Vancouver Travel Guide
Heading to the jewel of Canada's west coast? Here's our ultimate guide for your holiday in Vancouver.
What you will find in this guide:
Getting to Vancouver
Getting around Vancouver
Top things to do in Vancouver
What to eat in Vancouver
Where to explore outside of Vancouver
Canadian Dollar CAD
Avg 9.5 hrs
Need to know about Vancouver
Vancouver is Canada's western most city, and it frequently tops the list of top cities to live in. Though that can be expensive! It is afterall the Hollywood of the north.
The main downtown area of Vancouver is not huge, largely because it's built on a peninsula - the tip of which is the famous Stanley Park. Outside of the downtown area there are plenty of unique areas to explore, for example to the south is Kitsilano and Granville Island, and to the north is Grouse Mountain and the northshore.
Vancouver makes for an excellent city break, with loads of things to do in or around the city - especially if you love the great outdoors. It's also an excellent place to start or end a road trip through the Canadian Rockies - either as a round trip or a drive through to Calgary.
Where is Vancouver?
Vancouver is a seaport city located in the south west corner of British Columbia, Canada.
The weather in Vancouver is a bit of a running joke - it is after all fondly referred to as Raincouver. It's wise to always prepare for rain!
Summer in Vancouver can get hot - though being on the coast there's usually a breeze that will cool you down. So if you're travelling in summer you can expect much the same as a good summer here in the UK.
Winter in Vancouver is mild - don't go to Vancouver expecting heaps of snow. You're more likely to get rain than snow in downtown Vancouver, but if you're staying in the city and want a taste of some snow then you can take an easy trip across to Grouse Mountain where you'll be sure to find plenty of the white stuff.
Getting to Vancouver
Vancouver International airport, or YVR, is fewer than 10 miles from downtown Vancouver and is Canada's second busiest airport, after Toronto Pearson International. Getting to the city centre from the airport, both by taxi or by public transport, is pretty straightforward. Here's what you can do.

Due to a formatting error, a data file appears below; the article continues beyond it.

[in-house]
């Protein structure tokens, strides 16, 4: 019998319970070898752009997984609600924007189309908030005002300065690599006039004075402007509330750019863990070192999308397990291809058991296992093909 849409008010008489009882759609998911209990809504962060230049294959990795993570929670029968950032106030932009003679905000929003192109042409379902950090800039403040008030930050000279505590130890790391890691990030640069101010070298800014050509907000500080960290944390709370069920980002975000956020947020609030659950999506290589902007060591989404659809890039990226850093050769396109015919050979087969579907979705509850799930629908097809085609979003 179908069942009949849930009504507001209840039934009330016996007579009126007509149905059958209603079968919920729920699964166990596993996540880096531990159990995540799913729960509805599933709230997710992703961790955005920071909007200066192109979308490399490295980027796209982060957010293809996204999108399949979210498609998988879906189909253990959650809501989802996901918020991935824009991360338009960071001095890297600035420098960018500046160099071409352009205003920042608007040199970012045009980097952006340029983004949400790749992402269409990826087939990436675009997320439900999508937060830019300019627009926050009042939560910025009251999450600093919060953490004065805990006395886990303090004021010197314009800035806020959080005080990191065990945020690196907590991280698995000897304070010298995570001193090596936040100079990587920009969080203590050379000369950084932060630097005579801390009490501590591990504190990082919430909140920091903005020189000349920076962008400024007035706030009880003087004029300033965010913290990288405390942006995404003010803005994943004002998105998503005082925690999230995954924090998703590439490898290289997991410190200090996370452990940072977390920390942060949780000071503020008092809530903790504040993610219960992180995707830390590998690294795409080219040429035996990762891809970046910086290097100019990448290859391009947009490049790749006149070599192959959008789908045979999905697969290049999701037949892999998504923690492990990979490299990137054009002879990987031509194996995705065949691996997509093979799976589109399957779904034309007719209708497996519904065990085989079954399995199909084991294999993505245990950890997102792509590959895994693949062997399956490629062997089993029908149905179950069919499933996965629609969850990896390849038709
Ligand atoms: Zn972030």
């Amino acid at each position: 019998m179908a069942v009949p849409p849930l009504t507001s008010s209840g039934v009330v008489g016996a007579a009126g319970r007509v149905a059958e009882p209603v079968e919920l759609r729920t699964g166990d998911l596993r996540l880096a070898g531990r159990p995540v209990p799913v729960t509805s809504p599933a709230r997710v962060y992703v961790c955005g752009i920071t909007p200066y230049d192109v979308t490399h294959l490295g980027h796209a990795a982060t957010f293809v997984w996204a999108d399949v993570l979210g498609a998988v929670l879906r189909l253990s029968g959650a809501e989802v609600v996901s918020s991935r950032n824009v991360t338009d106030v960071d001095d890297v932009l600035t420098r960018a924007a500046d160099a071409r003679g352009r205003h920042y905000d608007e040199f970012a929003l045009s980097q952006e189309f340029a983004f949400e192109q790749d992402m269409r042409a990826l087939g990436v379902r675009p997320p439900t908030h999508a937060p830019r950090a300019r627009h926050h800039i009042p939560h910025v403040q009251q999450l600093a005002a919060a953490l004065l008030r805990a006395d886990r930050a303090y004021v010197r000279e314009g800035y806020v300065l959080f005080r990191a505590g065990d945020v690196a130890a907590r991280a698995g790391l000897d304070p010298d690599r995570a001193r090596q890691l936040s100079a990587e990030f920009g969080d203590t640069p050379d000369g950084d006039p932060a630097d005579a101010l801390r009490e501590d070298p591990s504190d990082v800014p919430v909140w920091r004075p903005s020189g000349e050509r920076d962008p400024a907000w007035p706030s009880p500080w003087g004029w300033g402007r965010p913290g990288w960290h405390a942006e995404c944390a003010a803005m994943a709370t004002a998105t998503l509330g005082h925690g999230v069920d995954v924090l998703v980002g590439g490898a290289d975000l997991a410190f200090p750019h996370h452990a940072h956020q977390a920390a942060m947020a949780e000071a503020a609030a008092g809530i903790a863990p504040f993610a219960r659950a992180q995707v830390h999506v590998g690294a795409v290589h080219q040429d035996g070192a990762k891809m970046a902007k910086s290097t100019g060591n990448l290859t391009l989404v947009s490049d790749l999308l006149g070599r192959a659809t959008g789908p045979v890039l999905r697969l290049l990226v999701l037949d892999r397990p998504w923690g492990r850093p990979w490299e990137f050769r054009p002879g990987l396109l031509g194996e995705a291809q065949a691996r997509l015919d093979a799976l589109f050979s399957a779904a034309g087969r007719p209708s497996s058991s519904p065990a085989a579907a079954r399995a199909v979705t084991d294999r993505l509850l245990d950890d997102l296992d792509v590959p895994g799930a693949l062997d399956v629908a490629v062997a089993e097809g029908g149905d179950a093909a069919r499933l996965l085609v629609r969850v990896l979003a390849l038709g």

Trains to Vancouver from the airport
The SkyTrain is Vancouver's above ground metro system which, like London's DLR, has driverless trains taking commuters across the city. It's roughly a 30-minute journey for less than $7 on the Canada line.
Getting to Vancouver by car from the airport
If you plan on hiring a car through us for your time in Vancouver, perhaps as a way of getting from the airport to your hotel, the route is approximately 10 miles to the city proper and takes around 20 minutes in good traffic.
Alternatively, a taxi will cost around $45.
Hiring a car in Vancouver
If you plan to get out of the city and further into nature, hiring a car is a great idea. A popular route is to drive the famous Sea to Sky Highway from Vancouver to Whistler. It's only 120km, about a 90-minute drive and well worth it for the spectacular views you can get. On the way up you can stop at the Sea to Sky Gondola - and when in Whistler you can check out the Olympic rings from the 2010 Winter Olympic Games.
On the drive back make sure to come back across the Lionsgate Bridge for the most epic drive into Vancouver and through Stanley Park!
Getting around Vancouver
Getting around Vancouver by public transport is highly recommended - there's nowhere you won't be able to get to via one of the four great options:
- The SkyTrain
- Public buses
- The Sea Bus
We suggest getting a Compass Card if you're planning on using public transit throughout your stay - they also do day passes. These are valid on all public transit in metro Vancouver, or the greater Vancouver area.
How to use the Vancouver SkyTrain
Vancouver's metro system has three lines operating all over the city. They are the Expo line, the Millennium line and the Canada line:
The Canada Line is the route we took from the airport. The train goes directly north from Vancouver International to Waterfront, which is downtown Vancouver. The Canada Line also has another route which operates between Waterfront and Richmond-Brighouse stations in the south.
The Expo Line also has two routes serving the south-east areas of the city centre; Waterfront Station and King George are one route, and the other runs between Waterfront Station and Production Way-University Station.
The Millennium Line runs from east to west between VCC-Clark Station and Lougheed Town Centre Station.